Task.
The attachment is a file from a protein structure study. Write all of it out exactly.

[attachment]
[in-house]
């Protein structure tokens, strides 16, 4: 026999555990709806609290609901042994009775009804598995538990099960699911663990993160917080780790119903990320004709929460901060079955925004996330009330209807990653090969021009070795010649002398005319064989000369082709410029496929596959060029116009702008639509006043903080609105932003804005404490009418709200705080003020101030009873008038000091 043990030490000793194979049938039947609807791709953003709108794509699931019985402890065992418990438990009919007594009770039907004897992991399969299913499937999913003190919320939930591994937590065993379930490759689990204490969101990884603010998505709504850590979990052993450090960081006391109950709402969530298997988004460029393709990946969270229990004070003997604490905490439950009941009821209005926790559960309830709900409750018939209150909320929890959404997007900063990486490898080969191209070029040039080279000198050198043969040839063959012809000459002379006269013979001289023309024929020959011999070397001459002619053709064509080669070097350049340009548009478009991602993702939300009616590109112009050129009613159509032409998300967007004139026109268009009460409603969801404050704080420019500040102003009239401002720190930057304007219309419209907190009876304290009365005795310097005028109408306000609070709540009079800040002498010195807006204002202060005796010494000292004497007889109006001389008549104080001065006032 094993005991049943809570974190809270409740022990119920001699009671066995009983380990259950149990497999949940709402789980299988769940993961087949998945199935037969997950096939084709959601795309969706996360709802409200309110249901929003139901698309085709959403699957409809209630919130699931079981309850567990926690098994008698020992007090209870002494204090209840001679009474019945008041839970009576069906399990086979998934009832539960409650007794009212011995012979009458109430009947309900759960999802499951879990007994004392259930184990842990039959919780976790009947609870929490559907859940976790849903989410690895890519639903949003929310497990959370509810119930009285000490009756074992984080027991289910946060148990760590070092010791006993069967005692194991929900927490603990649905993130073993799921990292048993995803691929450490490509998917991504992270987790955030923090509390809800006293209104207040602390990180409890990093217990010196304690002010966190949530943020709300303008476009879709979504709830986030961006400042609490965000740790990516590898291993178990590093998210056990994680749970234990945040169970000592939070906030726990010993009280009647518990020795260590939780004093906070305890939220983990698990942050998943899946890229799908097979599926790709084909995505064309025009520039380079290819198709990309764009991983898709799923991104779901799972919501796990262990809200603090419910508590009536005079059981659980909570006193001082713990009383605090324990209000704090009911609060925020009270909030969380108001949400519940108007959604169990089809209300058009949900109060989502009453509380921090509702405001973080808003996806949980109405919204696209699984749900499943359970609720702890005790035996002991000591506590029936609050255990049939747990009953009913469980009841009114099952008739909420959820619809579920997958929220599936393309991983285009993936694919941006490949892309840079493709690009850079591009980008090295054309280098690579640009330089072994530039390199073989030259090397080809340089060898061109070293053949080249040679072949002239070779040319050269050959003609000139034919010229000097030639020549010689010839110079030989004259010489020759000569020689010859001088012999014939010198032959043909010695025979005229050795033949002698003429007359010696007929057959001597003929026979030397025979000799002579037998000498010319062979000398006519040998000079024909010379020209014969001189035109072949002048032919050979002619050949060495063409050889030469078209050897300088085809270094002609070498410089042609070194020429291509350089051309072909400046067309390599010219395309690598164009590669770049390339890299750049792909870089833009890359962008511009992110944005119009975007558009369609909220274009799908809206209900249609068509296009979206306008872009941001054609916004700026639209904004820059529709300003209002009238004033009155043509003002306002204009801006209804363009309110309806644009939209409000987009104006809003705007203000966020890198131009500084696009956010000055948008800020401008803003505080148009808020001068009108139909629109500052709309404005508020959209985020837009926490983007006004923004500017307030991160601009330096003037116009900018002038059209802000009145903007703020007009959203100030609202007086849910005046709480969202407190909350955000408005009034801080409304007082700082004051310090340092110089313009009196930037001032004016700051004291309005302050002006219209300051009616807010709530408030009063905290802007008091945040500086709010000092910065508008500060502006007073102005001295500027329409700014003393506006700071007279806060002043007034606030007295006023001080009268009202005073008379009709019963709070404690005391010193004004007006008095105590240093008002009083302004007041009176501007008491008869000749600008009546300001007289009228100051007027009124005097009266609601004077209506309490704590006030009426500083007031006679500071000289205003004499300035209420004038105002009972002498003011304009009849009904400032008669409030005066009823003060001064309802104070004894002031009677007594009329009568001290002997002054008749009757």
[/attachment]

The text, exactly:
[in-house]
């Protein structure tokens, strides 16, 4: 026999555990709806609290609901042994009775009804598995538990099960699911663990993160917080780790119903990320004709929460901060079955925004996330009330209807990653090969021009070795010649002398005319064989000369082709410029496929596959060029116009702008639509006043903080609105932003804005404490009418709200705080003020101030009873008038000091 043990030490000793194979049938039947609807791709953003709108794509699931019985402890065992418990438990009919007594009770039907004897992991399969299913499937999913003190919320939930591994937590065993379930490759689990204490969101990884603010998505709504850590979990052993450090960081006391109950709402969530298997988004460029393709990946969270229990004070003997604490905490439950009941009821209005926790559960309830709900409750018939209150909320929890959404997007900063990486490898080969191209070029040039080279000198050198043969040839063959012809000459002379006269013979001289023309024929020959011999070397001459002619053709064509080669070097350049340009548009478009991602993702939300009616590109112009050129009613159509032409998300967007004139026109268009009460409603969801404050704080420019500040102003009239401002720190930057304007219309419209907190009876304290009365005795310097005028109408306000609070709540009079800040002498010195807006204002202060005796010494000292004497007889109006001389008549104080001065006032 094993005991049943809570974190809270409740022990119920001699009671066995009983380990259950149990497999949940709402789980299988769940993961087949998945199935037969997950096939084709959601795309969706996360709802409200309110249901929003139901698309085709959403699957409809209630919130699931079981309850567990926690098994008698020992007090209870002494204090209840001679009474019945008041839970009576069906399990086979998934009832539960409650007794009212011995012979009458109430009947309900759960999802499951879990007994004392259930184990842990039959919780976790009947609870929490559907859940976790849903989410690895890519639903949003929310497990959370509810119930009285000490009756074992984080027991289910946060148990760590070092010791006993069967005692194991929900927490603990649905993130073993799921990292048993995803691929450490490509998917991504992270987790955030923090509390809800006293209104207040602390990180409890990093217990010196304690002010966190949530943020709300303008476009879709979504709830986030961006400042609490965000740790990516590898291993178990590093998210056990994680749970234990945040169970000592939070906030726990010993009280009647518990020795260590939780004093906070305890939220983990698990942050998943899946890229799908097979599926790709084909995505064309025009520039380079290819198709990309764009991983898709799923991104779901799972919501796990262990809200603090419910508590009536005079059981659980909570006193001082713990009383605090324990209000704090009911609060925020009270909030969380108001949400519940108007959604169990089809209300058009949900109060989502009453509380921090509702405001973080808003996806949980109405919204696209699984749900499943359970609720702890005790035996002991000591506590029936609050255990049939747990009953009913469980009841009114099952008739909420959820619809579920997958929220599936393309991983285009993936694919941006490949892309840079493709690009850079591009980008090295054309280098690579640009330089072994530039390199073989030259090397080809340089060898061109070293053949080249040679072949002239070779040319050269050959003609000139034919010229000097030639020549010689010839110079030989004259010489020759000569020689010859001088012999014939010198032959043909010695025979005229050795033949002698003429007359010696007929057959001597003929026979030397025979000799002579037998000498010319062979000398006519040998000079024909010379020209014969001189035109072949002048032919050979002619050949060495063409050889030469078209050897300088085809270094002609070498410089042609070194020429291509350089051309072909400046067309390599010219395309690598164009590669770049390339890299750049792909870089833009890359962008511009992110944005119009975007558009369609909220274009799908809206209900249609068509296009979206306008872009941001054609916004700026639209904004820059529709300003209002009238004033009155043509003002306002204009801006209804363009309110309806644009939209409000987009104006809003705007203000966020890198131009500084696009956010000055948008800020401008803003505080148009808020001068009108139909629109500052709309404005508020959209985020837009926490983007006004923004500017307030991160601009330096003037116009900018002038059209802000009145903007703020007009959203100030609202007086849910005046709480969202407190909350955000408005009034801080409304007082700082004051310090340092110089313009009196930037001032004016700051004291309005302050002006219209300051009616807010709530408030009063905290802007008091945040500086709010000092910065508008500060502006007073102005001295500027329409700014003393506006700071007279806060002043007034606030007295006023001080009268009202005073008379009709019963709070404690005391010193004004007006008095105590240093008002009083302004007041009176501007008491008869000749600008009546300001007289009228100051007027009124005097009266609601004077209506309490704590006030009426500083007031006679500071000289205003004499300035209420004038105002009972002498003011304009009849009904400032008669409030005066009823003060001064309802104070004894002031009677007594009329009568001290002997002054008749009757």